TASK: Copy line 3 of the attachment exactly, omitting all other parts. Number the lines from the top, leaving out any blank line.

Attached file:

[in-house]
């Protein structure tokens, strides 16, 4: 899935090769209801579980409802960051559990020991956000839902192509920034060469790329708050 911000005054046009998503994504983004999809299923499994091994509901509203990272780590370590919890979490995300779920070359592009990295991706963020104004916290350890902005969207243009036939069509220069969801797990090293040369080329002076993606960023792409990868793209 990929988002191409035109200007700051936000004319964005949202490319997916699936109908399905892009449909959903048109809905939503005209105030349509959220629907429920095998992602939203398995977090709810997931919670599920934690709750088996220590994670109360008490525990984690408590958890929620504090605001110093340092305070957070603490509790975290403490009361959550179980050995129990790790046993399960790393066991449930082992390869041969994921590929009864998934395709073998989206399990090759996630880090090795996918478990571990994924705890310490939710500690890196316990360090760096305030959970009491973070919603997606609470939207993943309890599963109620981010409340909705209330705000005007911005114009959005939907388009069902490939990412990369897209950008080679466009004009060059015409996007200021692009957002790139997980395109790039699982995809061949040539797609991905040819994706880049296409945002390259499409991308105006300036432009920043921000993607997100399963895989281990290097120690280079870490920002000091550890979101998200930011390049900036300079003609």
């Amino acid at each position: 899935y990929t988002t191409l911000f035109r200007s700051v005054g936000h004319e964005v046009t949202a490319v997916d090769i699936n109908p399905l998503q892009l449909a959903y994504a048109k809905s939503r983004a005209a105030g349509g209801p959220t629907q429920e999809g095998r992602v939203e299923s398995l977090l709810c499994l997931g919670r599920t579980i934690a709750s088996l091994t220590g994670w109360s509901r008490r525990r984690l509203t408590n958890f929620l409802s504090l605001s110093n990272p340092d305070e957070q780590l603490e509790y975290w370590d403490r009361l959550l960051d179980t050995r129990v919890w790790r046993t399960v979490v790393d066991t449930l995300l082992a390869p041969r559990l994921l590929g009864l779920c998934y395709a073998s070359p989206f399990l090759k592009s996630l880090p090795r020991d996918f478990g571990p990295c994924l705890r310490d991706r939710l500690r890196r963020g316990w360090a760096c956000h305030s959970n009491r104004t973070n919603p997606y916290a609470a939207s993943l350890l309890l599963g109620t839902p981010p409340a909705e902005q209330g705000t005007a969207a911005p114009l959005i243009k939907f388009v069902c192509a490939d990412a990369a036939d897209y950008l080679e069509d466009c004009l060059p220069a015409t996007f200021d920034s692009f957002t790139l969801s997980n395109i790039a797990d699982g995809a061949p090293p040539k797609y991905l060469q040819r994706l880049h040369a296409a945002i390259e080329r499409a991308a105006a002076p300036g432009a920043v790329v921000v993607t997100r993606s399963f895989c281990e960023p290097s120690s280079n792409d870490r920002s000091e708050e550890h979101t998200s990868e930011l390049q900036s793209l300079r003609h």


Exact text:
């Amino acid at each position: 899935y990929t988002t191409l911000f035109r200007s700051v005054g936000h004319e964005v046009t949202a490319v997916d090769i699936n109908p399905l998503q892009l449909a959903y994504a048109k809905s939503r983004a005209a105030g349509g209801p959220t629907q429920e999809g095998r992602v939203e299923s398995l977090l709810c499994l997931g919670r599920t579980i934690a709750s088996l091994t220590g994670w109360s509901r008490r525990r984690l509203t408590n958890f929620l409802s504090l605001s110093n990272p340092d305070e957070q780590l603490e509790y975290w370590d403490r009361l959550l960051d179980t050995r129990v919890w790790r046993t399960v979490v790393d066991t449930l995300l082992a390869p041969r559990l994921l590929g009864l779920c998934y395709a073998s070359p989206f399990l090759k592009s996630l880090p090795r020991d996918f478990g571990p990295c994924l705890r310490d991706r939710l500690r890196r963020g316990w360090a760096c956000h305030s959970n009491r104004t973070n919603p997606y916290a609470a939207s993943l350890l309890l599963g109620t839902p981010p409340a909705e902005q209330g705000t005007a969207a911005p114009l959005i243009k939907f388009v069902c192509a490939d990412a990369a036939d897209y950008l080679e069509d466009c004009l060059p220069a015409t996007f200021d920034s692009f957002t790139l969801s997980n395109i790039a797990d699982g995809a061949p090293p040539k797609y991905l060469q040819r994706l880049h040369a296409a945002i390259e080329r499409a991308a105006a002076p300036g432009a920043v790329v921000v993607t997100r993606s399963f895989c281990e960023p290097s120690s280079n792409d870490r920002s000091e708050e550890h979101t998200s990868e930011l390049q900036s793209l300079r003609h």